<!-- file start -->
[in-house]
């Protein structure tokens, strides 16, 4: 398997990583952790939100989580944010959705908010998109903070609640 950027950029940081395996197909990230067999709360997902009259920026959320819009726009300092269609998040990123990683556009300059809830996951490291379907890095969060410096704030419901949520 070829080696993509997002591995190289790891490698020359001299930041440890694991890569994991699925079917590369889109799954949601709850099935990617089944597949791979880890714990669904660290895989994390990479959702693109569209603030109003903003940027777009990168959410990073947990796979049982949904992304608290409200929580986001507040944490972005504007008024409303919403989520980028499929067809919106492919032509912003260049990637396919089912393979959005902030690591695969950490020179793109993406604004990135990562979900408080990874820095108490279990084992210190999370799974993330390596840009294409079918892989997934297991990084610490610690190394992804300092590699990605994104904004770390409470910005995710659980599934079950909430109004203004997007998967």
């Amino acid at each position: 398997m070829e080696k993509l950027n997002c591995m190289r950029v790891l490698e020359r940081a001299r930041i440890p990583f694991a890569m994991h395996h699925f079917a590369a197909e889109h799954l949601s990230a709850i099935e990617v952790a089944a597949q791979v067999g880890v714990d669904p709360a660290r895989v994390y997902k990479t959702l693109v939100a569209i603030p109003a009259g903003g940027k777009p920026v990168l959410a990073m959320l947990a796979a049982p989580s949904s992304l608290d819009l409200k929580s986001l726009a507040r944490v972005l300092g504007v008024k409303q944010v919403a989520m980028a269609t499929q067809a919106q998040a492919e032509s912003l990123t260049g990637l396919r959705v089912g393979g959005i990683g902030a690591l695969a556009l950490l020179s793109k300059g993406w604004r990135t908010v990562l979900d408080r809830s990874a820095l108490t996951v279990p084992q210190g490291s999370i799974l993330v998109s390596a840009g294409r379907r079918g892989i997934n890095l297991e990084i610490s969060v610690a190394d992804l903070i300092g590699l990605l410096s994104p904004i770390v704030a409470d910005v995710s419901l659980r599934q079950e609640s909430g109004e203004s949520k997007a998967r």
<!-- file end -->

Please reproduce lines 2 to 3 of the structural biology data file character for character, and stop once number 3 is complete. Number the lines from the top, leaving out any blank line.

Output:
């Protein structure tokens, strides 16, 4: 398997990583952790939100989580944010959705908010998109903070609640 950027950029940081395996197909990230067999709360997902009259920026959320819009726009300092269609998040990123990683556009300059809830996951490291379907890095969060410096704030419901949520 070829080696993509997002591995190289790891490698020359001299930041440890694991890569994991699925079917590369889109799954949601709850099935990617089944597949791979880890714990669904660290895989994390990479959702693109569209603030109003903003940027777009990168959410990073947990796979049982949904992304608290409200929580986001507040944490972005504007008024409303919403989520980028499929067809919106492919032509912003260049990637396919089912393979959005902030690591695969950490020179793109993406604004990135990562979900408080990874820095108490279990084992210190999370799974993330390596840009294409079918892989997934297991990084610490610690190394992804300092590699990605994104904004770390409470910005995710659980599934079950909430109004203004997007998967």
């Amino acid at each position: 398997m070829e080696k993509l950027n997002c591995m190289r950029v790891l490698e020359r940081a001299r930041i440890p990583f694991a890569m994991h395996h699925f079917a590369a197909e889109h799954l949601s990230a709850i099935e990617v952790a089944a597949q791979v067999g880890v714990d669904p709360a660290r895989v994390y997902k990479t959702l693109v939100a569209i603030p109003a009259g903003g940027k777009p920026v990168l959410a990073m959320l947990a796979a049982p989580s949904s992304l608290d819009l409200k929580s986001l726009a507040r944490v972005l300092g504007v008024k409303q944010v919403a989520m980028a269609t499929q067809a919106q998040a492919e032509s912003l990123t260049g990637l396919r959705v089912g393979g959005i990683g902030a690591l695969a556009l950490l020179s793109k300059g993406w604004r990135t908010v990562l979900d408080r809830s990874a820095l108490t996951v279990p084992q210190g490291s999370i799974l993330v998109s390596a840009g294409r379907r079918g892989i997934n890095l297991e990084i610490s969060v610690a190394d992804l903070i300092g590699l990605l410096s994104p904004i770390v704030a409470d910005v995710s419901l659980r599934q079950e609640s909430g109004e203004s949520k997007a998967r």